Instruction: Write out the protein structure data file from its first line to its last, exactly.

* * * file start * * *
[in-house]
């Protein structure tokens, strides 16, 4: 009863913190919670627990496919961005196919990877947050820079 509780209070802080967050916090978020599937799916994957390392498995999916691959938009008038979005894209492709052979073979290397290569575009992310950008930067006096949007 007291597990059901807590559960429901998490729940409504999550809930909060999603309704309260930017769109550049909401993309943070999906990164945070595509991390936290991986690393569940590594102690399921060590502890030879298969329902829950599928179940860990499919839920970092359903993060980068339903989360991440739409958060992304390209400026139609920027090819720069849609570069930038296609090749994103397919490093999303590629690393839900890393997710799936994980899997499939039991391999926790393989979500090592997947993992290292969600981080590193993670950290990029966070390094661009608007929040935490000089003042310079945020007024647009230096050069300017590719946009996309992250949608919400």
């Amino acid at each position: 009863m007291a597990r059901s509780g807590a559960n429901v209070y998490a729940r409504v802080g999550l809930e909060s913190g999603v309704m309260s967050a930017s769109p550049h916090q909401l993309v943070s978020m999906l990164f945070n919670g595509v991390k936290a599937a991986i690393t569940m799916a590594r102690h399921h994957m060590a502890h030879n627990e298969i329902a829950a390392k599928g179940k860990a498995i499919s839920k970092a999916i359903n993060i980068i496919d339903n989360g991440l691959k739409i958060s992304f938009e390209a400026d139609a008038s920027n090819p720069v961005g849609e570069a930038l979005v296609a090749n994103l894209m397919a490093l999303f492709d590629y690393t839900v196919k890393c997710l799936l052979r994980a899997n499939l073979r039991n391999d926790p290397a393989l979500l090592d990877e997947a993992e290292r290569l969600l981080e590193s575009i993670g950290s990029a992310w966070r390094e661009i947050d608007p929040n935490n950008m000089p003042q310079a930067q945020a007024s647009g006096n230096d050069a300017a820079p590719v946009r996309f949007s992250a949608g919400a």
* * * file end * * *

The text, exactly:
[in-house]
């Protein structure tokens, strides 16, 4: 009863913190919670627990496919961005196919990877947050820079 509780209070802080967050916090978020599937799916994957390392498995999916691959938009008038979005894209492709052979073979290397290569575009992310950008930067006096949007 007291597990059901807590559960429901998490729940409504999550809930909060999603309704309260930017769109550049909401993309943070999906990164945070595509991390936290991986690393569940590594102690399921060590502890030879298969329902829950599928179940860990499919839920970092359903993060980068339903989360991440739409958060992304390209400026139609920027090819720069849609570069930038296609090749994103397919490093999303590629690393839900890393997710799936994980899997499939039991391999926790393989979500090592997947993992290292969600981080590193993670950290990029966070390094661009608007929040935490000089003042310079945020007024647009230096050069300017590719946009996309992250949608919400």
């Amino acid at each position: 009863m007291a597990r059901s509780g807590a559960n429901v209070y998490a729940r409504v802080g999550l809930e909060s913190g999603v309704m309260s967050a930017s769109p550049h916090q909401l993309v943070s978020m999906l990164f945070n919670g595509v991390k936290a599937a991986i690393t569940m799916a590594r102690h399921h994957m060590a502890h030879n627990e298969i329902a829950a390392k599928g179940k860990a498995i499919s839920k970092a999916i359903n993060i980068i496919d339903n989360g991440l691959k739409i958060s992304f938009e390209a400026d139609a008038s920027n090819p720069v961005g849609e570069a930038l979005v296609a090749n994103l894209m397919a490093l999303f492709d590629y690393t839900v196919k890393c997710l799936l052979r994980a899997n499939l073979r039991n391999d926790p290397a393989l979500l090592d990877e997947a993992e290292r290569l969600l981080e590193s575009i993670g950290s990029a992310w966070r390094e661009i947050d608007p929040n935490n950008m000089p003042q310079a930067q945020a007024s647009g006096n230096d050069a300017a820079p590719v946009r996309f949007s992250a949608g919400a």